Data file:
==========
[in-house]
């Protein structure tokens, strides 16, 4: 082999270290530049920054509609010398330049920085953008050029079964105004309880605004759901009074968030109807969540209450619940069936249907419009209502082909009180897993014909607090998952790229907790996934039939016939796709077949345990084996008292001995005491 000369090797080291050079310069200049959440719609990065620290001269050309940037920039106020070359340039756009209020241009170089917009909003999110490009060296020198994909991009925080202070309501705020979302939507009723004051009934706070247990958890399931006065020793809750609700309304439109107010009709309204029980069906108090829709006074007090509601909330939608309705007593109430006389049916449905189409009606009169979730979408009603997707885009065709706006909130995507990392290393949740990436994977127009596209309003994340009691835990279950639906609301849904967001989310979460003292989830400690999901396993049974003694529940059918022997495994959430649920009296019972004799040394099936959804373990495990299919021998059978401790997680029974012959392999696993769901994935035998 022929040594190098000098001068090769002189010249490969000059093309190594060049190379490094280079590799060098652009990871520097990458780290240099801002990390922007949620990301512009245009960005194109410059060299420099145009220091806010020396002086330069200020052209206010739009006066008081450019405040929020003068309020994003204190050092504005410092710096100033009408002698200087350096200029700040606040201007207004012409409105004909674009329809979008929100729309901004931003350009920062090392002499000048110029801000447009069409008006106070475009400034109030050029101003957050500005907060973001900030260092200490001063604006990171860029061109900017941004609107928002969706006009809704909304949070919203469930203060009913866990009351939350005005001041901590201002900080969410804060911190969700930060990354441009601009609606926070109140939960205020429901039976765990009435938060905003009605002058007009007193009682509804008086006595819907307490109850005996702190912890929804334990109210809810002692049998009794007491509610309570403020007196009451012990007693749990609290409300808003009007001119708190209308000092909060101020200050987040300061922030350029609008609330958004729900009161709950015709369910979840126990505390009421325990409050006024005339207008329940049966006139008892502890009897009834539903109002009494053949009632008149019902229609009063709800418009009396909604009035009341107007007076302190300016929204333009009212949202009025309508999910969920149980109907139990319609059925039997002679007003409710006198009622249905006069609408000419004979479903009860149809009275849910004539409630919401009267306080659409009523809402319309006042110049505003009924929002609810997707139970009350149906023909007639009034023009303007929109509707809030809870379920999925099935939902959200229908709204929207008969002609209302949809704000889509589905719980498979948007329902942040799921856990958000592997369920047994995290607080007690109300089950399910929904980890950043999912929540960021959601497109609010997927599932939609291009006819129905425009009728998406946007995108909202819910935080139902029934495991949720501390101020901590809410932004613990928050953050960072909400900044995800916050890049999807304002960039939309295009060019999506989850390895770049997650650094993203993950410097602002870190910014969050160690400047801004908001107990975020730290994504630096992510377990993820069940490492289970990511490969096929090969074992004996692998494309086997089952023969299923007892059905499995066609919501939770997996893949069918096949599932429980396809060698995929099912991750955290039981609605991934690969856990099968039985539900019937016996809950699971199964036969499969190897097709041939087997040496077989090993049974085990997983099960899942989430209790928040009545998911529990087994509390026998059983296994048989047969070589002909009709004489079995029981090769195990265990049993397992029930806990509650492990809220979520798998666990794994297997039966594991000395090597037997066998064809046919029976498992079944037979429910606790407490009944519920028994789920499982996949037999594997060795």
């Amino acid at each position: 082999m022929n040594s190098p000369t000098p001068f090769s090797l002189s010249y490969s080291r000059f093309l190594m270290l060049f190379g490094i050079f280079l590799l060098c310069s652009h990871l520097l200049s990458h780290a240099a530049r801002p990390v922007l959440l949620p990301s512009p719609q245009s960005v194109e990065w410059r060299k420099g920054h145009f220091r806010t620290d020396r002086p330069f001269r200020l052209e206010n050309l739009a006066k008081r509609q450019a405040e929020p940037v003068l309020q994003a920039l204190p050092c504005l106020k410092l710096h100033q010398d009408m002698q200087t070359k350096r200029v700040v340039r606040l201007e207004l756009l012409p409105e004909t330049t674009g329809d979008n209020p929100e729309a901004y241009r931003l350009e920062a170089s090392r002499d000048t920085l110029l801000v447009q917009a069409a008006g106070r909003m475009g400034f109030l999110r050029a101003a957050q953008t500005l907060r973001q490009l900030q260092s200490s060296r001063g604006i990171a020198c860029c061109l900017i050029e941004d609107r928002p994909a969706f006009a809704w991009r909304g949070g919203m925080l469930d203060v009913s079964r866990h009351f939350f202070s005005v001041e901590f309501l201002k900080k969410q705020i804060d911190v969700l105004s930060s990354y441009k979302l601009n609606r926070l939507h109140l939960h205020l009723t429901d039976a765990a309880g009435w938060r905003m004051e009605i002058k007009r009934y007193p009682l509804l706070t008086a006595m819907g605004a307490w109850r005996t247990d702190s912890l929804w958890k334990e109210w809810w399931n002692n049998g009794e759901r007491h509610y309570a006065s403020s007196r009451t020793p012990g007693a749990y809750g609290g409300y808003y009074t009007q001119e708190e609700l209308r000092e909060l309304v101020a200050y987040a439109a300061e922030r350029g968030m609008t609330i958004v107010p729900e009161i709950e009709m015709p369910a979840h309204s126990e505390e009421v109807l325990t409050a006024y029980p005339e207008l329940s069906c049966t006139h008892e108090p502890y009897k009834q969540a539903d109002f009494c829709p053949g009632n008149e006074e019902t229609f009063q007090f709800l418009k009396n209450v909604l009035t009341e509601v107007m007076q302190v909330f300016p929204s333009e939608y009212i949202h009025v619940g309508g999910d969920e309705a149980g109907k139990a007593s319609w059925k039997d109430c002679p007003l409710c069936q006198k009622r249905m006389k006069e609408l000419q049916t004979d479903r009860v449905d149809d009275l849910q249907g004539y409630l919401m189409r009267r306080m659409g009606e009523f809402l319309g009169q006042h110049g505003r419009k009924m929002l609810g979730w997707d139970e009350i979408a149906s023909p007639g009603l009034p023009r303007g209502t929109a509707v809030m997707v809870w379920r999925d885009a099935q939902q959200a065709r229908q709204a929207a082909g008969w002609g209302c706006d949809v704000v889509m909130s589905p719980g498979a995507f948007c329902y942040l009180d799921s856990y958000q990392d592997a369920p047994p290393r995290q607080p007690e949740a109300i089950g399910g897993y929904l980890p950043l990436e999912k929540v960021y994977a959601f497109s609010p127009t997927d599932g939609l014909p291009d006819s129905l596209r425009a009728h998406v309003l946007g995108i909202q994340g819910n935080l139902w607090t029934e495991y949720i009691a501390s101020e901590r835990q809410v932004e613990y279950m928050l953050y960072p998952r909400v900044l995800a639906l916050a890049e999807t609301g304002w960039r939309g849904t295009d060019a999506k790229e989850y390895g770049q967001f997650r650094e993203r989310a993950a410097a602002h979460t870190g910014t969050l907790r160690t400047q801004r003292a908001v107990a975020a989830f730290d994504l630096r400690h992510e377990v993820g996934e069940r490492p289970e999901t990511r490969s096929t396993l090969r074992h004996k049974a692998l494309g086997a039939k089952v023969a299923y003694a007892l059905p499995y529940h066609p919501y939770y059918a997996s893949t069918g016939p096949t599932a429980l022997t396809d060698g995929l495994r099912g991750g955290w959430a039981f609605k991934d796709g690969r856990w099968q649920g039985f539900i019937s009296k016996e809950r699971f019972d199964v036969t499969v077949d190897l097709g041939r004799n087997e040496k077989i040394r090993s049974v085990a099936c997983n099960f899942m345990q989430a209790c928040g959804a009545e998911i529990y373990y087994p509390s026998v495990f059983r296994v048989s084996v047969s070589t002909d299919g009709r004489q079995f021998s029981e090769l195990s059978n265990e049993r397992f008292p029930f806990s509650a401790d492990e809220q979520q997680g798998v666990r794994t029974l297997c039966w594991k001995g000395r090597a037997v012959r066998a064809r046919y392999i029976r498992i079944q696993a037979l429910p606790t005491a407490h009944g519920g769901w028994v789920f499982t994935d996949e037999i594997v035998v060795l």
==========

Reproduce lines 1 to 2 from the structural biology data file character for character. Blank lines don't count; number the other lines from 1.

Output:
[in-house]
């Protein structure tokens, strides 16, 4: 082999270290530049920054509609010398330049920085953008050029079964105004309880605004759901009074968030109807969540209450619940069936249907419009209502082909009180897993014909607090998952790229907790996934039939016939796709077949345990084996008292001995005491 000369090797080291050079310069200049959440719609990065620290001269050309940037920039106020070359340039756009209020241009170089917009909003999110490009060296020198994909991009925080202070309501705020979302939507009723004051009934706070247990958890399931006065020793809750609700309304439109107010009709309204029980069906108090829709006074007090509601909330939608309705007593109430006389049916449905189409009606009169979730979408009603997707885009065709706006909130995507990392290393949740990436994977127009596209309003994340009691835990279950639906609301849904967001989310979460003292989830400690999901396993049974003694529940059918022997495994959430649920009296019972004799040394099936959804373990495990299919021998059978401790997680029974012959392999696993769901994935035998 022929040594190098000098001068090769002189010249490969000059093309190594060049190379490094280079590799060098652009990871520097990458780290240099801002990390922007949620990301512009245009960005194109410059060299420099145009220091806010020396002086330069200020052209206010739009006066008081450019405040929020003068309020994003204190050092504005410092710096100033009408002698200087350096200029700040606040201007207004012409409105004909674009329809979008929100729309901004931003350009920062090392002499000048110029801000447009069409008006106070475009400034109030050029101003957050500005907060973001900030260092200490001063604006990171860029061109900017941004609107928002969706006009809704909304949070919203469930203060009913866990009351939350005005001041901590201002900080969410804060911190969700930060990354441009601009609606926070109140939960205020429901039976765990009435938060905003009605002058007009007193009682509804008086006595819907307490109850005996702190912890929804334990109210809810002692049998009794007491509610309570403020007196009451012990007693749990609290409300808003009007001119708190209308000092909060101020200050987040300061922030350029609008609330958004729900009161709950015709369910979840126990505390009421325990409050006024005339207008329940049966006139008892502890009897009834539903109002009494053949009632008149019902229609009063709800418009009396909604009035009341107007007076302190300016929204333009009212949202009025309508999910969920149980109907139990319609059925039997002679007003409710006198009622249905006069609408000419004979479903009860149809009275849910004539409630919401009267306080659409009523809402319309006042110049505003009924929002609810997707139970009350149906023909007639009034023009303007929109509707809030809870379920999925099935939902959200229908709204929207008969002609209302949809704000889509589905719980498979948007329902942040799921856990958000592997369920047994995290607080007690109300089950399910929904980890950043999912929540960021959601497109609010997927599932939609291009006819129905425009009728998406946007995108909202819910935080139902029934495991949720501390101020901590809410932004613990928050953050960072909400900044995800916050890049999807304002960039939309295009060019999506989850390895770049997650650094993203993950410097602002870190910014969050160690400047801004908001107990975020730290994504630096992510377990993820069940490492289970990511490969096929090969074992004996692998494309086997089952023969299923007892059905499995066609919501939770997996893949069918096949599932429980396809060698995929099912991750955290039981609605991934690969856990099968039985539900019937016996809950699971199964036969499969190897097709041939087997040496077989090993049974085990997983099960899942989430209790928040009545998911529990087994509390026998059983296994048989047969070589002909009709004489079995029981090769195990265990049993397992029930806990509650492990809220979520798998666990794994297997039966594991000395090597037997066998064809046919029976498992079944037979429910606790407490009944519920028994789920499982996949037999594997060795």